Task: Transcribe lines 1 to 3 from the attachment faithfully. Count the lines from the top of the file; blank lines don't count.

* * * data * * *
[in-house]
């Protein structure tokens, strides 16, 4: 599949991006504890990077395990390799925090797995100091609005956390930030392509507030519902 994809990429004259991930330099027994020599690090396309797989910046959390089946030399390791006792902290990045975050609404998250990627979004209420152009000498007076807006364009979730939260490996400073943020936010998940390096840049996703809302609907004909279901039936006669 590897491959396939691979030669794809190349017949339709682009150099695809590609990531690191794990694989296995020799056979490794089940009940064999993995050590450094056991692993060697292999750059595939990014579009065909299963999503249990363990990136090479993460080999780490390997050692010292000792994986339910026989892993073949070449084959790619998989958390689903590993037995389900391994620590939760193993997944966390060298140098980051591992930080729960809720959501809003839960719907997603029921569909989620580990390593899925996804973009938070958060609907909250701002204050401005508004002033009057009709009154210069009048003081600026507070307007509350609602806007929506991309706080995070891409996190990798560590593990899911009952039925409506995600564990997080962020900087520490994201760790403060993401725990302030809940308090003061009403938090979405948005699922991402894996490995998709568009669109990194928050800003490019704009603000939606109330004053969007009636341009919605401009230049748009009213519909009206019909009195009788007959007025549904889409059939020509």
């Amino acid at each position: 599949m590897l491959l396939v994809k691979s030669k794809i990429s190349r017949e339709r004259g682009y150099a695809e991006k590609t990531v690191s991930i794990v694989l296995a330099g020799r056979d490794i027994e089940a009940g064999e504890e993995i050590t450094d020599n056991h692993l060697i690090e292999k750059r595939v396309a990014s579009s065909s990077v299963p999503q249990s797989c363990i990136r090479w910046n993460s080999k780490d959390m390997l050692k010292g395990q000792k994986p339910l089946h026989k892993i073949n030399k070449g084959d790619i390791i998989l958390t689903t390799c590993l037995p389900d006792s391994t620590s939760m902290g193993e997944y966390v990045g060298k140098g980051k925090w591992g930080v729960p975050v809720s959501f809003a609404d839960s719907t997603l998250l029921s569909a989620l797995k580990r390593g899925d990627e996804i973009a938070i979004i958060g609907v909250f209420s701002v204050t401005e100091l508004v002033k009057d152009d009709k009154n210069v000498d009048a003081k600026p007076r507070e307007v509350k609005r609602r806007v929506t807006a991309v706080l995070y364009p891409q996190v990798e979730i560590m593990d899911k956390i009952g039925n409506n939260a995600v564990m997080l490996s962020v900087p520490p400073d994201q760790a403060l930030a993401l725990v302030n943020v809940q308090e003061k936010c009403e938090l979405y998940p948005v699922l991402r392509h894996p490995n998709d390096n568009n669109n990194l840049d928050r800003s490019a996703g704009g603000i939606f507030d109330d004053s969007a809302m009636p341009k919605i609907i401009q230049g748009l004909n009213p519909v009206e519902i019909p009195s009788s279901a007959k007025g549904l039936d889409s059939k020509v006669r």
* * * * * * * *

[in-house]
């Protein structure tokens, strides 16, 4: 599949991006504890990077395990390799925090797995100091609005956390930030392509507030519902 994809990429004259991930330099027994020599690090396309797989910046959390089946030399390791006792902290990045975050609404998250990627979004209420152009000498007076807006364009979730939260490996400073943020936010998940390096840049996703809302609907004909279901039936006669 590897491959396939691979030669794809190349017949339709682009150099695809590609990531690191794990694989296995020799056979490794089940009940064999993995050590450094056991692993060697292999750059595939990014579009065909299963999503249990363990990136090479993460080999780490390997050692010292000792994986339910026989892993073949070449084959790619998989958390689903590993037995389900391994620590939760193993997944966390060298140098980051591992930080729960809720959501809003839960719907997603029921569909989620580990390593899925996804973009938070958060609907909250701002204050401005508004002033009057009709009154210069009048003081600026507070307007509350609602806007929506991309706080995070891409996190990798560590593990899911009952039925409506995600564990997080962020900087520490994201760790403060993401725990302030809940308090003061009403938090979405948005699922991402894996490995998709568009669109990194928050800003490019704009603000939606109330004053969007009636341009919605401009230049748009009213519909009206019909009195009788007959007025549904889409059939020509």
């Amino acid at each position: 599949m590897l491959l396939v994809k691979s030669k794809i990429s190349r017949e339709r004259g682009y150099a695809e991006k590609t990531v690191s991930i794990v694989l296995a330099g020799r056979d490794i027994e089940a009940g064999e504890e993995i050590t450094d020599n056991h692993l060697i690090e292999k750059r595939v396309a990014s579009s065909s990077v299963p999503q249990s797989c363990i990136r090479w910046n993460s080999k780490d959390m390997l050692k010292g395990q000792k994986p339910l089946h026989k892993i073949n030399k070449g084959d790619i390791i998989l958390t689903t390799c590993l037995p389900d006792s391994t620590s939760m902290g193993e997944y966390v990045g060298k140098g980051k925090w591992g930080v729960p975050v809720s959501f809003a609404d839960s719907t997603l998250l029921s569909a989620l797995k580990r390593g899925d990627e996804i973009a938070i979004i958060g609907v909250f209420s701002v204050t401005e100091l508004v002033k009057d152009d009709k009154n210069v000498d009048a003081k600026p007076r507070e307007v509350k609005r609602r806007v929506t807006a991309v706080l995070y364009p891409q996190v990798e979730i560590m593990d899911k956390i009952g039925n409506n939260a995600v564990m997080l490996s962020v900087p520490p400073d994201q760790a403060l930030a993401l725990v302030n943020v809940q308090e003061k936010c009403e938090l979405y998940p948005v699922l991402r392509h894996p490995n998709d390096n568009n669109n990194l840049d928050r800003s490019a996703g704009g603000i939606f507030d109330d004053s969007a809302m009636p341009k919605i609907i401009q230049g748009l004909n009213p519909v009206e519902i019909p009195s009788s279901a007959k007025g549904l039936d889409s059939k020509v006669r």